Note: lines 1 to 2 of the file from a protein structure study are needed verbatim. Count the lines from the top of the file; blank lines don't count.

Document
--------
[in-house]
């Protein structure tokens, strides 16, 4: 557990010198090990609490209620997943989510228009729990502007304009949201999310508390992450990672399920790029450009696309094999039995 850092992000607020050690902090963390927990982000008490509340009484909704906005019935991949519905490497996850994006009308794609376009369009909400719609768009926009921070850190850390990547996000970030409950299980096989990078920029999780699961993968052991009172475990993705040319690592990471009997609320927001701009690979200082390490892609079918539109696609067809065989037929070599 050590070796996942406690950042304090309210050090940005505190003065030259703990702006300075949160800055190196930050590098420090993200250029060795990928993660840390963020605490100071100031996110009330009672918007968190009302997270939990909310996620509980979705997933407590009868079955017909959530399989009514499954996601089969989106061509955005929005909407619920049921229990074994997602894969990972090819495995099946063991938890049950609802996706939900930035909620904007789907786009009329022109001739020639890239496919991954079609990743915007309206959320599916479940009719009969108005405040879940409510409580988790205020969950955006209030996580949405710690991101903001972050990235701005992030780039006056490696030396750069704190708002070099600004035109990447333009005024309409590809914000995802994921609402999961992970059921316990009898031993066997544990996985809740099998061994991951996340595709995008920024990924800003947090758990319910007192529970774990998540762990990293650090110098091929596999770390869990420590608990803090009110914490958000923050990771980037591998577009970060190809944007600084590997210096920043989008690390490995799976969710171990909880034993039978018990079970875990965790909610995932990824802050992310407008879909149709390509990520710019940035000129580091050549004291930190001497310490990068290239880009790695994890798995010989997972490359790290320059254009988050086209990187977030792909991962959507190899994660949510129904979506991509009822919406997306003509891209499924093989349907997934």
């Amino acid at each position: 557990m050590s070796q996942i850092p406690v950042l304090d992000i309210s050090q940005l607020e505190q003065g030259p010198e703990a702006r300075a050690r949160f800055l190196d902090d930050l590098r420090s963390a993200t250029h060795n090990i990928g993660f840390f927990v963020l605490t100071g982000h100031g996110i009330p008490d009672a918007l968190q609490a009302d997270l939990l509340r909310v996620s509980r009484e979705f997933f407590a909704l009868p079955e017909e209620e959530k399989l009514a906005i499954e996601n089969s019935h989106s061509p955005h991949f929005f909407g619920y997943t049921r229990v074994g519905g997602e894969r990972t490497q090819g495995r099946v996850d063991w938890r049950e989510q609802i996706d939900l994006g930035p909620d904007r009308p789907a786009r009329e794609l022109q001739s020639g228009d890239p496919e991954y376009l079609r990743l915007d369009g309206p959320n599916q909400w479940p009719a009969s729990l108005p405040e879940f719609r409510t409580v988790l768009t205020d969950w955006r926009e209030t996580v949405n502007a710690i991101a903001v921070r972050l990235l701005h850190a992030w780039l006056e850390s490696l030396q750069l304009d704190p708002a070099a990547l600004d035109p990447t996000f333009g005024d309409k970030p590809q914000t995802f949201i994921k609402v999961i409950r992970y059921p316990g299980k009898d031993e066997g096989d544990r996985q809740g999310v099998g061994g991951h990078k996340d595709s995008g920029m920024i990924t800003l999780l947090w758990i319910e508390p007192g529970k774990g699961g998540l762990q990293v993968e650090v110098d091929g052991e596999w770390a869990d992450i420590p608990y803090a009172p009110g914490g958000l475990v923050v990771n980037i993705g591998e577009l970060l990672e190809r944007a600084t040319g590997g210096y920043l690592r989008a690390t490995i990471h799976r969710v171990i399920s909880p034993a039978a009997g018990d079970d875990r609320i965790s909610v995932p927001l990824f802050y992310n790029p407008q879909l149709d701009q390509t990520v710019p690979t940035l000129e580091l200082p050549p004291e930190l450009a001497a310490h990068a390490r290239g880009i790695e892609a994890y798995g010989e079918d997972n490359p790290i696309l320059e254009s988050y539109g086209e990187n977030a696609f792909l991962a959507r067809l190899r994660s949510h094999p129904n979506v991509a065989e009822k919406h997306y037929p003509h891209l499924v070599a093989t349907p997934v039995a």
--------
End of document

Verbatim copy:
[in-house]
């Protein structure tokens, strides 16, 4: 557990010198090990609490209620997943989510228009729990502007304009949201999310508390992450990672399920790029450009696309094999039995 850092992000607020050690902090963390927990982000008490509340009484909704906005019935991949519905490497996850994006009308794609376009369009909400719609768009926009921070850190850390990547996000970030409950299980096989990078920029999780699961993968052991009172475990993705040319690592990471009997609320927001701009690979200082390490892609079918539109696609067809065989037929070599 050590070796996942406690950042304090309210050090940005505190003065030259703990702006300075949160800055190196930050590098420090993200250029060795990928993660840390963020605490100071100031996110009330009672918007968190009302997270939990909310996620509980979705997933407590009868079955017909959530399989009514499954996601089969989106061509955005929005909407619920049921229990074994997602894969990972090819495995099946063991938890049950609802996706939900930035909620904007789907786009009329022109001739020639890239496919991954079609990743915007309206959320599916479940009719009969108005405040879940409510409580988790205020969950955006209030996580949405710690991101903001972050990235701005992030780039006056490696030396750069704190708002070099600004035109990447333009005024309409590809914000995802994921609402999961992970059921316990009898031993066997544990996985809740099998061994991951996340595709995008920024990924800003947090758990319910007192529970774990998540762990990293650090110098091929596999770390869990420590608990803090009110914490958000923050990771980037591998577009970060190809944007600084590997210096920043989008690390490995799976969710171990909880034993039978018990079970875990965790909610995932990824802050992310407008879909149709390509990520710019940035000129580091050549004291930190001497310490990068290239880009790695994890798995010989997972490359790290320059254009988050086209990187977030792909991962959507190899994660949510129904979506991509009822919406997306003509891209499924093989349907997934």